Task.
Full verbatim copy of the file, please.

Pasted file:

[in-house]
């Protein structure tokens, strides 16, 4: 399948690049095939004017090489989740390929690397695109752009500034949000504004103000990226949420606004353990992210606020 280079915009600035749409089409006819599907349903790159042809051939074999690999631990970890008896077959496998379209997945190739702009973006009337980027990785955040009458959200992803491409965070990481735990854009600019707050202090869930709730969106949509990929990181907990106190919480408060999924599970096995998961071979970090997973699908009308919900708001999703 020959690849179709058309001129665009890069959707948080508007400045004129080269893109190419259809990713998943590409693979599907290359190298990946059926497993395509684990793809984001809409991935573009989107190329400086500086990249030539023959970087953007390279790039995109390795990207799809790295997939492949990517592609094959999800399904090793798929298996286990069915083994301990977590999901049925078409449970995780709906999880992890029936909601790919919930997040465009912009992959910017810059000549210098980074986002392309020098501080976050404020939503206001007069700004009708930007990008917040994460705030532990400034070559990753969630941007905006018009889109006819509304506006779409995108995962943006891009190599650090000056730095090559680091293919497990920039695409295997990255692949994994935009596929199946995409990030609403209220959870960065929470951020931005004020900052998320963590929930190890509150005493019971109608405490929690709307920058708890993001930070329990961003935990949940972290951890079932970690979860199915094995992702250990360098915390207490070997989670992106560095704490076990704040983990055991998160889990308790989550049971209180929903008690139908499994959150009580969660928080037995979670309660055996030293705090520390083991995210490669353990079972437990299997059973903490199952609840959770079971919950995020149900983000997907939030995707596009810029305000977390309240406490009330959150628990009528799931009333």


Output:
[in-house]
């Protein structure tokens, strides 16, 4: 399948690049095939004017090489989740390929690397695109752009500034949000504004103000990226949420606004353990992210606020 280079915009600035749409089409006819599907349903790159042809051939074999690999631990970890008896077959496998379209997945190739702009973006009337980027990785955040009458959200992803491409965070990481735990854009600019707050202090869930709730969106949509990929990181907990106190919480408060999924599970096995998961071979970090997973699908009308919900708001999703 020959690849179709058309001129665009890069959707948080508007400045004129080269893109190419259809990713998943590409693979599907290359190298990946059926497993395509684990793809984001809409991935573009989107190329400086500086990249030539023959970087953007390279790039995109390795990207799809790295997939492949990517592609094959999800399904090793798929298996286990069915083994301990977590999901049925078409449970995780709906999880992890029936909601790919919930997040465009912009992959910017810059000549210098980074986002392309020098501080976050404020939503206001007069700004009708930007990008917040994460705030532990400034070559990753969630941007905006018009889109006819509304506006779409995108995962943006891009190599650090000056730095090559680091293919497990920039695409295997990255692949994994935009596929199946995409990030609403209220959870960065929470951020931005004020900052998320963590929930190890509150005493019971109608405490929690709307920058708890993001930070329990961003935990949940972290951890079932970690979860199915094995992702250990360098915390207490070997989670992106560095704490076990704040983990055991998160889990308790989550049971209180929903008690139908499994959150009580969660928080037995979670309660055996030293705090520390083991995210490669353990079972437990299997059973903490199952609840959770079971919950995020149900983000997907939030995707596009810029305000977390309240406490009330959150628990009528799931009333």